Orange San Diego review: Intel comes to smartphones
14 June 2012
Excerpt: For many years, Intel has been promising that it would revolutionize mobile computing. At CES 2010, it showcased a new Atom processor, Moorestown, and even went so far as to announce a device, the LG GW990 , which was set to ship in the second half of 2010.
Pros: High-density display, Phenomenal call quality, Good battery life
Cons: Uninspired design, Terrible software, Camera has issues, App compatibility not perfect
Pros: Low price, Fast processor, Likely good battery life, The Orange San Diego is a stylish phone, and while it may steal design cues from the iPhone 4S and Galaxy S2 , it's certainly not a bad thing. The handset runs smoothly, with slick web browsing and fluid running of applications making the San D...
Cons: Not all apps compatible, No microSD slot, Camera key hard to press, No ICS at launch, Intel has done very well with its first stab at a mobile phone, but it isn't perfect. The biggest bug bear would have to be the app support, and although not every Android handset runs every app, we found severa...
Conclusion: Europe's first Intel-powered phone is a fast performer, with a decent camera and HDMI port. The Orange livery seems a bit OTT and it's a shame it's not running the latest version of Android, but you get a considerable amount of bang for your £200 buck.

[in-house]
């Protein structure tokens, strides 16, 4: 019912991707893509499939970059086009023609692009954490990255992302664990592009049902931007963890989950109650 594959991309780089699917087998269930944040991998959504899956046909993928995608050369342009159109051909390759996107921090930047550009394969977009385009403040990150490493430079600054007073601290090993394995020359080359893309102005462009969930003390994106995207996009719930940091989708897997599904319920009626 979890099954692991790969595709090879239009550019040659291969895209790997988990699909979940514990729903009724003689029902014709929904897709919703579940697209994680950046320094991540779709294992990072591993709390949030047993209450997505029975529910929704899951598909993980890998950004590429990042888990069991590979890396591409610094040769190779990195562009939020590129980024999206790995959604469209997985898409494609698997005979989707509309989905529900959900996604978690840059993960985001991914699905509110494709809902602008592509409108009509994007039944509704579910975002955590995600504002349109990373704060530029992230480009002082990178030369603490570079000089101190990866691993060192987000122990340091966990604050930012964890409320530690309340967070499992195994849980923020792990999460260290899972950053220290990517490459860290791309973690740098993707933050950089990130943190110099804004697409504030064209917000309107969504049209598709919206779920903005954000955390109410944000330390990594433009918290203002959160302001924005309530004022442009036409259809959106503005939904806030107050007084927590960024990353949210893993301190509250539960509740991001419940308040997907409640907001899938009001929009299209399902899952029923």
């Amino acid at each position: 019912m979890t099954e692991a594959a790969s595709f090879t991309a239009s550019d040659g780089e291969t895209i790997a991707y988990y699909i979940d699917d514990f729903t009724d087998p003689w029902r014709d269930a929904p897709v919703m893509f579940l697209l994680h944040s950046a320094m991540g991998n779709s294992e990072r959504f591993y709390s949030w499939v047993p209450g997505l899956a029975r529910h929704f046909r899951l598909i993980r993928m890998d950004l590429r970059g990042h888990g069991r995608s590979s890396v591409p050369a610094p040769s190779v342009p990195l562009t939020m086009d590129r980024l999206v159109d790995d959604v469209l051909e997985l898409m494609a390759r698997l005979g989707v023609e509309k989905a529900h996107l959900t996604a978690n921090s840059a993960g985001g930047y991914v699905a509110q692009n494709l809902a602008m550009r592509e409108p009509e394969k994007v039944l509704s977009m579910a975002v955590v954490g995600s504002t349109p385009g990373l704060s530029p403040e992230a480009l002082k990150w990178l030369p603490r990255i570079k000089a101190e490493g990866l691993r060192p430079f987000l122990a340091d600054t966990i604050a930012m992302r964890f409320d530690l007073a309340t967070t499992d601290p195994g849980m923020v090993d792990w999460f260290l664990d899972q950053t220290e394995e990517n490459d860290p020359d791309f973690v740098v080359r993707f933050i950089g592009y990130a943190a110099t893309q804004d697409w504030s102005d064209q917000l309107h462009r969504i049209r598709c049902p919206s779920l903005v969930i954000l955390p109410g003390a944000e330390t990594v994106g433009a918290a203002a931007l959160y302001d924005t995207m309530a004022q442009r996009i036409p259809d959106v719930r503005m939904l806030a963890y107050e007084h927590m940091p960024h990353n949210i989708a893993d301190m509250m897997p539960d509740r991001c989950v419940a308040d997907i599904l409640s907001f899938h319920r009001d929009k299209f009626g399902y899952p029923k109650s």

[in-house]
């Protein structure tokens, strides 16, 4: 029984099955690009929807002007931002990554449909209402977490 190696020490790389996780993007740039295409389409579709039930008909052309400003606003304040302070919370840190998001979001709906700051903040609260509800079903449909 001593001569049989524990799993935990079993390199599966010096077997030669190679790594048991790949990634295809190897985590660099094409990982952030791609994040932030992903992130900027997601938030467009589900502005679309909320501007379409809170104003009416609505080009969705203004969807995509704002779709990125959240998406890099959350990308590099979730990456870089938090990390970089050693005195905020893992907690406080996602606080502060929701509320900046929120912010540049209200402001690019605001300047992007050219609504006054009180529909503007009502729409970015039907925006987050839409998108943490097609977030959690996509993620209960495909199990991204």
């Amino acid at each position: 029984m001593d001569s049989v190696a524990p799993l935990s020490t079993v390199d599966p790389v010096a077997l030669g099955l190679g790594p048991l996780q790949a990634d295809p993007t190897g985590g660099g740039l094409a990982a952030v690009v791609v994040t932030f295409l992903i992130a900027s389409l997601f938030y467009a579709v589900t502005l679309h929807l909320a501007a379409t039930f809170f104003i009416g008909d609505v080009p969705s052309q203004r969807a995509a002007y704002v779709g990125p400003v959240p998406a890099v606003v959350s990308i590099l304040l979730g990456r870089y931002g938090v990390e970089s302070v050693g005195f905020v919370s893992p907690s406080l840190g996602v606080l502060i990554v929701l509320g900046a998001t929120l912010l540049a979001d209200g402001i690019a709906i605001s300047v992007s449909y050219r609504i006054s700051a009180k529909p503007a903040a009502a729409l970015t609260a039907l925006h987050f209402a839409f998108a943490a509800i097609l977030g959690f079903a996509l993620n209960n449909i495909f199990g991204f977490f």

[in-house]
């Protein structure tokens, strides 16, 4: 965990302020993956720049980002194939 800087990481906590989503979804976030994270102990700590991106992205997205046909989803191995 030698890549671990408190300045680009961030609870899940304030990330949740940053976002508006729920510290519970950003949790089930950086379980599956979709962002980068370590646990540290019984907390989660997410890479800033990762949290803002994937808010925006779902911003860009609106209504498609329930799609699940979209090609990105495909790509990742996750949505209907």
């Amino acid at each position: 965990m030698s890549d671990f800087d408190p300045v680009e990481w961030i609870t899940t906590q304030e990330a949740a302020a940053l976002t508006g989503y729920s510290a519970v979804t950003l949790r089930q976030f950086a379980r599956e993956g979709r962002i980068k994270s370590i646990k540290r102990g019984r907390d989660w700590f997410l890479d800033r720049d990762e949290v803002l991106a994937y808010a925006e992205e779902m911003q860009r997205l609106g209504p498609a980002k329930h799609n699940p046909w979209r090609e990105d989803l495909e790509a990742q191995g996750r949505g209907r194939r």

Summary: The Orange San Diego is the first Intel-powered smartphone to land in the UK, and a budget-friendly one at that. Despite its low £199 PAYG asking price, it offers significantly faster processing than its similarly priced rivals, a very good screen, a long list of tweakable camera settings and...
Summary: While we are not a fan of the battery life, keyboard and Orange customisation of this phone we still feel that the device has a lot of potential if you are willing to tinker (namely add a custom ROM, access the microSD card or change the launcher (UI)).
Summary: The Orange San Diego sports a sturdy but streamlined unibody with a tactile rubber back cover and super sharp screen Android Gingerbread is as ever intuitive and simple, but the Orange interface adds little (apart from bloatware apps you’ll probably want to delete).
Pros: Fast performance, brilliant high definition display, NFC support plus existing Orange apps for mobile payments and other contactless technology
Cons: Illogical auto-correct slows typing, Orange interface is bland and doesn’t support some popular Android apps
Conclusion: In short, the Intel debut is a solid phone. It's wildly uninspiring to look at, and the Orange exclusivity is a bind, but we assume that will change in the future. We could live without Orange's customisations, as they make everything very orange without actually improving much.
Pros: Quick, good screen, high-speed camera burst is fun, small, reasonable battery
Cons: Not very pretty, lacks Orange features like Signal Boost and HD Voice, Orange theme is entirely too orange